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Robin Samuel

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Robin Samuel is a partner in the Employment Practice Group of Baker McKenzie's Los Angeles office. Robin helps clients manage and resolve local and cross-border employment issues, whether through counseling or litigation. He advises clients on virtually all aspects of the employment relationship, including hiring and firing, wage and hour, discrimination, harassment, contract disputes, restrictive covenants, employee raiding, and trade secret matters. Clients trust Robin to handle their most sensitive and complex employment issues.

Baker McKenzie has a team in place that has been advising clients in real-time on critical issues surrounding the COVID-19 pandemic since the first shelter-in-place/stay-at-home orders were enacted. The latest update on 27 August 2021 reflects these developments:
• The following jurisdictions extended their state-wide orders and/or the duration of the current phase of their reopening plans: Delaware, Illinois, Iowa, and New Mexico.
• The following jurisdictions imposed new face-covering requirements: Illinois, Nevada, Oregon, Washington, and West Virginia.

US employers want employees to return to the brick and mortar workplace but with the COVID-19 Delta variant rampaging across the US and elsewhere, many employers are requiring employees to be vaccinated before they return – and they are requiring proof of vaccination. So, what can employers do to track the vaccination status of their employees?

In this Quick Chat video, our Labor and Employment and Data Privacy lawyers discuss risks and best practices for US employers on tracking proof of employee vaccinations, and take a look at data privacy issues that can arise.

The United States Department of Labor, Occupational Safety and Health Administration (OSHA) has decided to sing the same song as its sister agency. On 13 August 2021, OSHA updated its guidance for American workplaces, auto-tuning its recommendations for fully vaccinated employees to match recent guidance issued by the Centers for Disease Control and Prevention.

Can private employers mandate vaccination as a condition of returning to the workplace? The recent spike in the COVID-19 Delta variant has caused the re-closure of worksites or changes to workplace safety protocols, leading to legal developments that provide more clarity to this issue. In this Quick Chat video, Baker McKenzie Labor and Employment lawyers break down whether and how private employers can mandate vaccination.

We are pleased to provide this tracker, which identifies the relevant state-wide shelter-in-place orders and their related expiration dates, as well as the applicable state-wide reopening plans, in each of the 50 United States plus Washington, D.C. This week saw a dozen states extend their state-wide orders and/or the duration of the current phase of their reopening plans, five states imposed new mask mandates, and only two eased restrictions.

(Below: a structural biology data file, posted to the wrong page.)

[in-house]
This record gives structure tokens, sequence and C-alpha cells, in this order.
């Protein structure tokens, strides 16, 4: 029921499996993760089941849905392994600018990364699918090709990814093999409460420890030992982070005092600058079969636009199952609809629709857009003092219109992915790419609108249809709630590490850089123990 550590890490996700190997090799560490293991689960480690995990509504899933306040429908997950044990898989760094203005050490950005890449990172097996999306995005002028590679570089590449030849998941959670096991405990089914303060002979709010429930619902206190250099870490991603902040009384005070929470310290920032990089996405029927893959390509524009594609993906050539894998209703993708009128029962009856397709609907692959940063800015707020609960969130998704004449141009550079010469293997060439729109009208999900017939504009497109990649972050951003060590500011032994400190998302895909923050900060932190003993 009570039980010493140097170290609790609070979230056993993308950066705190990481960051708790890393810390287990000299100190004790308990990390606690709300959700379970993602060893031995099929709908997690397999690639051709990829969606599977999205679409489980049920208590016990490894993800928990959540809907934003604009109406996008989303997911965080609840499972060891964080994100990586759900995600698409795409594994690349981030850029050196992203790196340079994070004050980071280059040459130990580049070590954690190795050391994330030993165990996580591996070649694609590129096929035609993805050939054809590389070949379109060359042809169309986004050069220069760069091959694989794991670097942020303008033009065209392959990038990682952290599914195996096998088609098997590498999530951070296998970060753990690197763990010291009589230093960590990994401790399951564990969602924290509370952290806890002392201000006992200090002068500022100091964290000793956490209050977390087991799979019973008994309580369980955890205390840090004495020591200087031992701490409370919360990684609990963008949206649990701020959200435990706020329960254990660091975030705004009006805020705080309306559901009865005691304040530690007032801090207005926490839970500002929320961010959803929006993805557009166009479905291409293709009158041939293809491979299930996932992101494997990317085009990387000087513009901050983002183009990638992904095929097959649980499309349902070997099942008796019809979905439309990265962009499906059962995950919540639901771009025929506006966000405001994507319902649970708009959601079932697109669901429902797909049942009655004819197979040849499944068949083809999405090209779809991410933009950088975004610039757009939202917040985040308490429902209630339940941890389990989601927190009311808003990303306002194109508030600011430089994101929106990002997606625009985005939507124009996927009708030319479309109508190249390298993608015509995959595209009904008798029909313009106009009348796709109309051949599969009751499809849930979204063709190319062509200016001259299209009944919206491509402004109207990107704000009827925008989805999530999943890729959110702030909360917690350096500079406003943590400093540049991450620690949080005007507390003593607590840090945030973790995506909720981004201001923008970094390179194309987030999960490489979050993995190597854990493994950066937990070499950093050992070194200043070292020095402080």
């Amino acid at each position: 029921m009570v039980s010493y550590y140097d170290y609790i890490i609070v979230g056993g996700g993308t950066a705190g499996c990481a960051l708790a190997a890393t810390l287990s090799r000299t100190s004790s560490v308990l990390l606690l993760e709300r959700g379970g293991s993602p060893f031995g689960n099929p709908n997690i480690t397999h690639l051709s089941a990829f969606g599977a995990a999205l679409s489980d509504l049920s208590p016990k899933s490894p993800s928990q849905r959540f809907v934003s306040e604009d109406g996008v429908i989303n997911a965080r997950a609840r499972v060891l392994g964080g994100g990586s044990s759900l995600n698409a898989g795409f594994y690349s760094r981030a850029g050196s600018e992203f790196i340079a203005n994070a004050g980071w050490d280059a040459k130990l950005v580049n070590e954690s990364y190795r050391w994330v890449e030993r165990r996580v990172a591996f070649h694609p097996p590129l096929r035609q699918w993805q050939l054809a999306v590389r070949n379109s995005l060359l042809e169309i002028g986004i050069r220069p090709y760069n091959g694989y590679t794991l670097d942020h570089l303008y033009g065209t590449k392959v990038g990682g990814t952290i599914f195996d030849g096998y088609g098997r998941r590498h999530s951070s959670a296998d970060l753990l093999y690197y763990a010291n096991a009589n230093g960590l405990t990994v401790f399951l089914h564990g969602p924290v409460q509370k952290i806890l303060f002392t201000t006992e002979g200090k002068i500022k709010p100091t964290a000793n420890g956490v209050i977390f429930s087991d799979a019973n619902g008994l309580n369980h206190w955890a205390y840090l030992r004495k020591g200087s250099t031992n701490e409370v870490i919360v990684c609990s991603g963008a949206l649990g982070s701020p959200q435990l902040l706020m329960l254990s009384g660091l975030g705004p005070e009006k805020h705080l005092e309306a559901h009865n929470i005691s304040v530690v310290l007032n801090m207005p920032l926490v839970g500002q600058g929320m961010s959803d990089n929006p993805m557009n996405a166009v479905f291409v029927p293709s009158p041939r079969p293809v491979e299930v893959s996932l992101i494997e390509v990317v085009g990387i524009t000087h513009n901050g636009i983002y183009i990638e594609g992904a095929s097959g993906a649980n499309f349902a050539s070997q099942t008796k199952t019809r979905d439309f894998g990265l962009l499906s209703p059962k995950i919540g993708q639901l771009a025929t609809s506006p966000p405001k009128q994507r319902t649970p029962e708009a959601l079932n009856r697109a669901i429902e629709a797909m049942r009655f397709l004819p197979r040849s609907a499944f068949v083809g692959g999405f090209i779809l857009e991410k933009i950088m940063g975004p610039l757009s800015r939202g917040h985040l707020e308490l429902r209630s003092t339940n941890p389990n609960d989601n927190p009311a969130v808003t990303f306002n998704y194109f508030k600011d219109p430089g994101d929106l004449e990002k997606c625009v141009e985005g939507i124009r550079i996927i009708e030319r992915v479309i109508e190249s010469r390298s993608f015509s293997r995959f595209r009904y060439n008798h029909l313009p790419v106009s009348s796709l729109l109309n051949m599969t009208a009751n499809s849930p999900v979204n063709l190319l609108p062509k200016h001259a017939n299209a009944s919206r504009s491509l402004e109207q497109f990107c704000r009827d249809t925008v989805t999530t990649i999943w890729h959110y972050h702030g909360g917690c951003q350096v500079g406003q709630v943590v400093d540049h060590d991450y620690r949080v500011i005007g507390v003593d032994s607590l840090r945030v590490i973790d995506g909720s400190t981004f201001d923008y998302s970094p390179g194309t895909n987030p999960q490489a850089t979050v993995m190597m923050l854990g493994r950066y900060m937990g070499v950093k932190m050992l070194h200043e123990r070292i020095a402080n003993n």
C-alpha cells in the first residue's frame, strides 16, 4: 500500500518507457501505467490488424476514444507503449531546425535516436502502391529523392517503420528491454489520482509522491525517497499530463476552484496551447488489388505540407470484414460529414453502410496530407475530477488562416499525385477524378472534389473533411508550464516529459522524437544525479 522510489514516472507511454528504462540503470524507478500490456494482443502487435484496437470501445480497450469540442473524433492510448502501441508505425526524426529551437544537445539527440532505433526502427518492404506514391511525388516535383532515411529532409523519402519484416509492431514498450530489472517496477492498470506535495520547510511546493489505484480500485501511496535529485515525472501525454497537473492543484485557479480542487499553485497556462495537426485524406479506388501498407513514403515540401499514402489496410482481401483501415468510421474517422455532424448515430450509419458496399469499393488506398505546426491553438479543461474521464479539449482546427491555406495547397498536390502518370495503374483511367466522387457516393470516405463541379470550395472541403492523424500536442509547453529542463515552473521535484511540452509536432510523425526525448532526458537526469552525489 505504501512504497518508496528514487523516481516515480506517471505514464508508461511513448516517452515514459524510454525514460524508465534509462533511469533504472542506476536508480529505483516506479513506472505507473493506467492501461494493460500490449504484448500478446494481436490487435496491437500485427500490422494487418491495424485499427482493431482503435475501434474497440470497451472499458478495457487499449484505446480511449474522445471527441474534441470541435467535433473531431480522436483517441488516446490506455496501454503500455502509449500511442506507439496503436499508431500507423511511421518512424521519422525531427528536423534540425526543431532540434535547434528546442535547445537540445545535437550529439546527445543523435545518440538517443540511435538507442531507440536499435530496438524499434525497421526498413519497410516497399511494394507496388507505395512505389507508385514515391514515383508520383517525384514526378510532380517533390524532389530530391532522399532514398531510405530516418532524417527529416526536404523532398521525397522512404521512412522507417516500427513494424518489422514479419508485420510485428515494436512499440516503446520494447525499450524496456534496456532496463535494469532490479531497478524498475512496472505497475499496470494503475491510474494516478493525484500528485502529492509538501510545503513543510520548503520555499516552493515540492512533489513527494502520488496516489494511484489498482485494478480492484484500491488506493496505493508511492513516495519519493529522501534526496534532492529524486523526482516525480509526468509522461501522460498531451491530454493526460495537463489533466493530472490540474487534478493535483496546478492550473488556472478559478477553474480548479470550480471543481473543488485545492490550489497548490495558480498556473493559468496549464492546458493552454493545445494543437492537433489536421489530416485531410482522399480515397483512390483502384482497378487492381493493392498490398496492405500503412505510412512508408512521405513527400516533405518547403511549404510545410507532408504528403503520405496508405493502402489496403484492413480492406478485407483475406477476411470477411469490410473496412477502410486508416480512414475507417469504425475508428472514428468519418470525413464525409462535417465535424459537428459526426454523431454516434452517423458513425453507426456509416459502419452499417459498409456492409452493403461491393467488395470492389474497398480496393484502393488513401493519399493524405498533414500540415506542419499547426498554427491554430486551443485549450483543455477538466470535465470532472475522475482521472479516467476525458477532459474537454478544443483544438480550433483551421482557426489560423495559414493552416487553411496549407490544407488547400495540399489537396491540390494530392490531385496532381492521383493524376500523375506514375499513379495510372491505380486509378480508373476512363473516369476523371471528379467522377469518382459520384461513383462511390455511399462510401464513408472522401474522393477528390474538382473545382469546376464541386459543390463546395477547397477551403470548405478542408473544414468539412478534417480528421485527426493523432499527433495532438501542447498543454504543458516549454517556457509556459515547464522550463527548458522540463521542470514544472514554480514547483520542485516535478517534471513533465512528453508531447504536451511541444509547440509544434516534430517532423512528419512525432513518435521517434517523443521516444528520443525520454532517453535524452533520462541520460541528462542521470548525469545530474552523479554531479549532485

Pressure is mounting on US and multinational employers to require COVID-19 vaccines for employees, as the Delta variant spreads voraciously, spiking infections and hospitalizations across the country and forcing employers to once again shutter worksites or change their workplace safety protocols. But can (and should) employers mandate vaccination?

Shelter-in-place or stay-at-home orders have been prevalent throughout the United States since March 2020 as state and local governments have sought to protect their citizens from the spread of the COVID-19 virus while at the same time reopen their economies in accordance with phased reopening plans. Keeping abreast of the evolving nature of these orders and plans as the spread of the virus continues to evolve is critical to the functioning of all businesses throughout the country.

Shelter-in-place or stay-at-home orders have been prevalent throughout the United States since March 2020 as state and local governments have sought to protect their citizens from the spread of the COVID-19 virus while at the same time reopen their economies in accordance with phased reopening plans. The Tracker keeps up to date with orders and plans across the country, and is current as of 9 July 2021.

Shelter-in-place or stay-at-home orders have been prevalent throughout the United States since March 2020 as state and local governments have sought to protect their citizens from the spread of the COVID-19 virus while at the same time reopen their economies in accordance with phased reopening plans. Georgia and Illinois extended their state-wide orders and/or the duration of the current phase of their reopening plans. While Michigan, Oregon, New York and Pennsylvania. have eased restrictions, mask requirements and/or advanced to the next phase of their reopening plan.